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The Personal Injury Lawsuit Process: What You Need To Know

February 26, 2021 Personal Injury Blog

If you’ve been injured due to the negligent actions of another, you may be pursuing a personal injury lawsuit in order to recover compensation. The personal injury process can be long and complex, but understanding the steps involved can make it less stressful and overwhelming. Here’s what you need to know. 

Step 1: Speak to and Hire a Personal Injury Lawyer

Insurance companies will often try to convince you to accept a settlement right away. This is typically never in your best interest, as it is most likely an offer that will not fully cover your losses. Therefore, it is crucial to speak with an experienced personal injury attorney in San Diego who can help ensure your rights are protected every step of the way. In fact, studies have shown that personal injury victims who are represented by an attorney receive settlements that are three and a half times larger than those who negotiate with insurance companies on their own.

Step 2: Investigate Your Claim

Your personal injury lawyer will carefully listen to your story to get a clear understanding of the events that occurred. They will then advise you of your legal options and begin building a case on your behalf. This process will involve compiling as much evidence as possible, including your medical records, reviewing any photos you took from the scene of the accident, interviewing witnesses, obtaining police reports or other accident reports filed at the time of your injury, and when appropriate, examining the accident scene in person, and then send the insurance company a demand letter

Step 3: Settlement Negotiations 

Most personal injury cases never make it to trial, because a fair settlement can typically be negotiated with the insurance company. This is the ideal outcome since it will reduce expenses and the waiting period before you receive compensation. However, that doesn’t mean your attorney will settle if they don’t believe it is in your best interests. If a fair agreement that reflects the value of your losses cannot be reached, your attorney may prepare for trial.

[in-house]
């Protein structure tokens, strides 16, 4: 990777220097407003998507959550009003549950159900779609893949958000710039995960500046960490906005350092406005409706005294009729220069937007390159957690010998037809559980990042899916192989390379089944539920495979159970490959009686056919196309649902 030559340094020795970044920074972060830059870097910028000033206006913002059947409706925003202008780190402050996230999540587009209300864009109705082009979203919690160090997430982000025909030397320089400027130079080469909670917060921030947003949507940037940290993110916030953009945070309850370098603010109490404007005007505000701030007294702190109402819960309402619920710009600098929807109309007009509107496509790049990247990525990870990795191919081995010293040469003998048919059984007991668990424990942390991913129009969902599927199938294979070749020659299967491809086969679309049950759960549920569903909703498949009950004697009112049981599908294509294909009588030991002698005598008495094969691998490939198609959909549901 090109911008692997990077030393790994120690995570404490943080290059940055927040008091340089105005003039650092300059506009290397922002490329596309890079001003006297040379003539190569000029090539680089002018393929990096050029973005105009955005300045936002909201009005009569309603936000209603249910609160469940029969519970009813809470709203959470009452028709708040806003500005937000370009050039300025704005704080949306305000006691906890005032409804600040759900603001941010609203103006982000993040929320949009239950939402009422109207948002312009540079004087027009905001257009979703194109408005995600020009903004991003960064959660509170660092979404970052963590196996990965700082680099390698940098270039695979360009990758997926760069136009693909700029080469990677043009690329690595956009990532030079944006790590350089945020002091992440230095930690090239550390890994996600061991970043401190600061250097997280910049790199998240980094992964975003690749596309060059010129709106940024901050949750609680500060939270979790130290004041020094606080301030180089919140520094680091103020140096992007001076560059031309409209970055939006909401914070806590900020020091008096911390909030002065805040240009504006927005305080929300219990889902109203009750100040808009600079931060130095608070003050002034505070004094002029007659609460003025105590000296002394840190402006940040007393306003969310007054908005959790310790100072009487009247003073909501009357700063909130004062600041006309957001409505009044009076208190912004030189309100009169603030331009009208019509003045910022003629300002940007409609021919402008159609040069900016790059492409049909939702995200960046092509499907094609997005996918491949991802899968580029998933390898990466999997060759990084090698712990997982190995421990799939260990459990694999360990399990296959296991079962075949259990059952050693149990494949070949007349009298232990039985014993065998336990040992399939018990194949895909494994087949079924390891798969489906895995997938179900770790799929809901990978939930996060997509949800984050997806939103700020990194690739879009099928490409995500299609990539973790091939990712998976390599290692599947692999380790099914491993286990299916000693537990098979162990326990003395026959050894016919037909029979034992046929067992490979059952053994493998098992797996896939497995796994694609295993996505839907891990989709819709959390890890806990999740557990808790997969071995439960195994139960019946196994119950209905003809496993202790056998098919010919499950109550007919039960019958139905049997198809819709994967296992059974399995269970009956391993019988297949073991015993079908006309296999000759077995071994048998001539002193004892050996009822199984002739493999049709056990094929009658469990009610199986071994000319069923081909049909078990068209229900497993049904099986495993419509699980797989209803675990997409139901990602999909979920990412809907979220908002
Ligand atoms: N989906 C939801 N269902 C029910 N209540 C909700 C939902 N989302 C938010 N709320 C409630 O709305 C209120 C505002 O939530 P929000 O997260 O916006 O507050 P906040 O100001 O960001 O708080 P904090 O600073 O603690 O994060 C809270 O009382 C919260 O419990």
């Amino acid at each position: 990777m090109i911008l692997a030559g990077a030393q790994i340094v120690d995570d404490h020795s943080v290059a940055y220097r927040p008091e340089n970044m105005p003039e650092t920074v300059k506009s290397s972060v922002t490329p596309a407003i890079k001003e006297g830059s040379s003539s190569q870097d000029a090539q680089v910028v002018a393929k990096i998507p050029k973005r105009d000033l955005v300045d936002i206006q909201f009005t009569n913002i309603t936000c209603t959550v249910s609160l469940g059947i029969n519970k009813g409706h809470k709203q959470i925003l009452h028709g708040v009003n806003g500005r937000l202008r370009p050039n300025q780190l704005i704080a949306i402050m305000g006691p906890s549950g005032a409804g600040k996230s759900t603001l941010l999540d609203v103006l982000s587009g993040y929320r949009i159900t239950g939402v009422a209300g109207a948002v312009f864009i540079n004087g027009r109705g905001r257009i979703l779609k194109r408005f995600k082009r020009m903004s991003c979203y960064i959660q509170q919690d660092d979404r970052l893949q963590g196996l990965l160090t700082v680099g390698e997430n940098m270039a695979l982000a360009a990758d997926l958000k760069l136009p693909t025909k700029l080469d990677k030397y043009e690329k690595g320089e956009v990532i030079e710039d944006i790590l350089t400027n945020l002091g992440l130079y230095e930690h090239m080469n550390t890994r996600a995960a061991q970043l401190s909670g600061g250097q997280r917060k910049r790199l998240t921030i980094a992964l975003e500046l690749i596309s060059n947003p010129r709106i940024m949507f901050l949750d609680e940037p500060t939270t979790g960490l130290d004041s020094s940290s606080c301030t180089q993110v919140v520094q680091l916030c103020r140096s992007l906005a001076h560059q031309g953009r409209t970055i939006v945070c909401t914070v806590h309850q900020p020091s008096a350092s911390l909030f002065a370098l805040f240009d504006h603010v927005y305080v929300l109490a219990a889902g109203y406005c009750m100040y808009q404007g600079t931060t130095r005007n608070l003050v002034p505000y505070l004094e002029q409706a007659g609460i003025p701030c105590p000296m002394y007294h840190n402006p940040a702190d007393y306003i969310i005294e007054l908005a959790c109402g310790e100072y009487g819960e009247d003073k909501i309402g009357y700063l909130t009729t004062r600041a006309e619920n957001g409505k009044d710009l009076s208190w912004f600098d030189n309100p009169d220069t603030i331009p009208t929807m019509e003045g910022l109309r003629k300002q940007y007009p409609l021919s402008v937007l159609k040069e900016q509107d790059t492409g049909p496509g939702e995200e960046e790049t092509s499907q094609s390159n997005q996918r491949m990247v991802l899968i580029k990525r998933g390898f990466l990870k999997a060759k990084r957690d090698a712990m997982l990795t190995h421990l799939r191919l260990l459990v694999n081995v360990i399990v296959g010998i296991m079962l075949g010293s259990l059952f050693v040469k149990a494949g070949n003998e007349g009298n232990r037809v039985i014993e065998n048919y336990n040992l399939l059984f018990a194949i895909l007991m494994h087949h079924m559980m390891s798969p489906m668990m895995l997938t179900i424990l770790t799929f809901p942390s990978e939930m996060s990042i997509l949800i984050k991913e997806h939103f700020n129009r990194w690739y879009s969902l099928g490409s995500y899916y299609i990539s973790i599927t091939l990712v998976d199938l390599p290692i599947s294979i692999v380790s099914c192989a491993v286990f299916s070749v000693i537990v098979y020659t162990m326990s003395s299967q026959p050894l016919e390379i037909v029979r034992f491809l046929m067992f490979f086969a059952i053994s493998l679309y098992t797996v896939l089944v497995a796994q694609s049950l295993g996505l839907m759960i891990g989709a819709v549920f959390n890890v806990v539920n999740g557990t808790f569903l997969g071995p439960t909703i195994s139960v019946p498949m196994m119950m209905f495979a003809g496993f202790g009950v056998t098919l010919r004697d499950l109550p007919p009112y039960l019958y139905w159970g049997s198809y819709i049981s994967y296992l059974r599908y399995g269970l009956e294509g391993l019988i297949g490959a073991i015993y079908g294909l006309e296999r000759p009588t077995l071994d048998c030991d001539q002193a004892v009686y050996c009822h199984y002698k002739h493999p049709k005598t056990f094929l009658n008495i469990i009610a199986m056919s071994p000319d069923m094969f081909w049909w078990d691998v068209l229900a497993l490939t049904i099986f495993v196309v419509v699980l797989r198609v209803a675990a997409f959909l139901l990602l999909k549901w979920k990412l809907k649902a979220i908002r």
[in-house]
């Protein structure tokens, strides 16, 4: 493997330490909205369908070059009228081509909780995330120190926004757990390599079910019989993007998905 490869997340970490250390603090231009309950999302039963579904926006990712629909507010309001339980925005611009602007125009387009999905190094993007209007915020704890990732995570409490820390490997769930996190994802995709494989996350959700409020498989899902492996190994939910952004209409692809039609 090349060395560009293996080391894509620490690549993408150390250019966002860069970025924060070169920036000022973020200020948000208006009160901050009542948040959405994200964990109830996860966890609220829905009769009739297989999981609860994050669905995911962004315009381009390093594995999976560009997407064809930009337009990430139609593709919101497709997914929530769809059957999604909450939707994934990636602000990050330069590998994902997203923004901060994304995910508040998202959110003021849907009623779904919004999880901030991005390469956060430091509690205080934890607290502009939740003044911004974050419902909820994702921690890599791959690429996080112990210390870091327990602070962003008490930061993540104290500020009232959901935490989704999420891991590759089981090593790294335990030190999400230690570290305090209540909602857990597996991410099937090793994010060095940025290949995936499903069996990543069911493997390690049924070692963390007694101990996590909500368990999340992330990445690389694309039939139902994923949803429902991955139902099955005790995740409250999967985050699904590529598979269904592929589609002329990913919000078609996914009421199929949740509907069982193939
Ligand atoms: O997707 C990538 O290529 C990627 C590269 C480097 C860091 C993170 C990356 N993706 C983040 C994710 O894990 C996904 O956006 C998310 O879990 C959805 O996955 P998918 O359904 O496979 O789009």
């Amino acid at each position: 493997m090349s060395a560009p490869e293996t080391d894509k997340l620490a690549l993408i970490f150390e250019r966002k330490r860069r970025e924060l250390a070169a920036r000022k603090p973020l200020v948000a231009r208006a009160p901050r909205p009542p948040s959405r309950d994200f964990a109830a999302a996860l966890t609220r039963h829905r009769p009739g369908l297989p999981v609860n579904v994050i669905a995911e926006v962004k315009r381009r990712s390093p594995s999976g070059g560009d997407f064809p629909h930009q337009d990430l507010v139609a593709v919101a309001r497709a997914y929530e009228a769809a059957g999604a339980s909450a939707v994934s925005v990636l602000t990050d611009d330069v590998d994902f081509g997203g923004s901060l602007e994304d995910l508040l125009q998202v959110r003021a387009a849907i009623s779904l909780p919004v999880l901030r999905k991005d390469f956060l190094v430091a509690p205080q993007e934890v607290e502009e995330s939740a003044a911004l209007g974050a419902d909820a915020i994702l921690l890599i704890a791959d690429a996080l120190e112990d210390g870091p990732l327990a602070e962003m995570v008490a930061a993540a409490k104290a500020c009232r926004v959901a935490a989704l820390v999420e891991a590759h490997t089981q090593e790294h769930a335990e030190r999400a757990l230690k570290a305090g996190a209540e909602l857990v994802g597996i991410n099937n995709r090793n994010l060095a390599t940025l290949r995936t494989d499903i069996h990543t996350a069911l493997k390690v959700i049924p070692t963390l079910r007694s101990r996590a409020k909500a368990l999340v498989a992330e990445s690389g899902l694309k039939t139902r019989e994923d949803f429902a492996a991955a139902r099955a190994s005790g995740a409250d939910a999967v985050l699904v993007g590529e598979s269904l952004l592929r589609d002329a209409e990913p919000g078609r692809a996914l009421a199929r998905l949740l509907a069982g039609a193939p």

Step 4: Filling a Personal Injury Lawsuit

Once negotiations with the insurance company come to a standstill, the next step is filing a lawsuit. Several steps are involved in the filing process:  

  • Issuance & Service of the Summon: once a complaint detailing your allegations is filed, the court clerk issues a summons that a process server or sheriff’s deputy must serve to the defendant. After receiving the summon, the defendant has 30 days to file an answer, which will typically deny most or all of the allegations. 
  • Discovery: the case then moves to a discovery phase. Each party will send interrogatories (questions) and document requests to each other. Depositions (testimony given under oath) will also be taken of the plaintiff, defendant, witnesses, and experts involved in the case.
  • Pretrial Motions & Hearings: both sides can file pretrial motions that bring questions about the case in front of the judge for a decision. Pretrial motions set the rules for trial, for instance, about what evidence will be allowed, or if parts of or the entire case can be dismissed, etc. If either side opposes a motion, a hearing will be held to hear arguments from both sides before a ruling is made. 

Step 5: Mediation

Before heading to trial, the court will likely request that the parties attempt a mediated settlement. A neutral party serves as a “mediator” to facilitate the conversations between the parties. Mediators are individuals trained in negotiations, who bring opposing parties together and attempt to work out a settlement or agreement that both parties accept or reject.

Step 6: Trial

If a settlement cannot be reached during mediation, your case will proceed to trial. After all, evidence has been presented, the case will be decided by the judge or jury. If the defendant is found legally liable, the court will award you damages that the at-fault party must pay. However, the defense can choose to appeal the verdict, which will delay your payment. The outcome of the appeal will determine whether or not you will ultimately recover compensation. If the verdict is upheld, your lawyer will collect and distribute your award.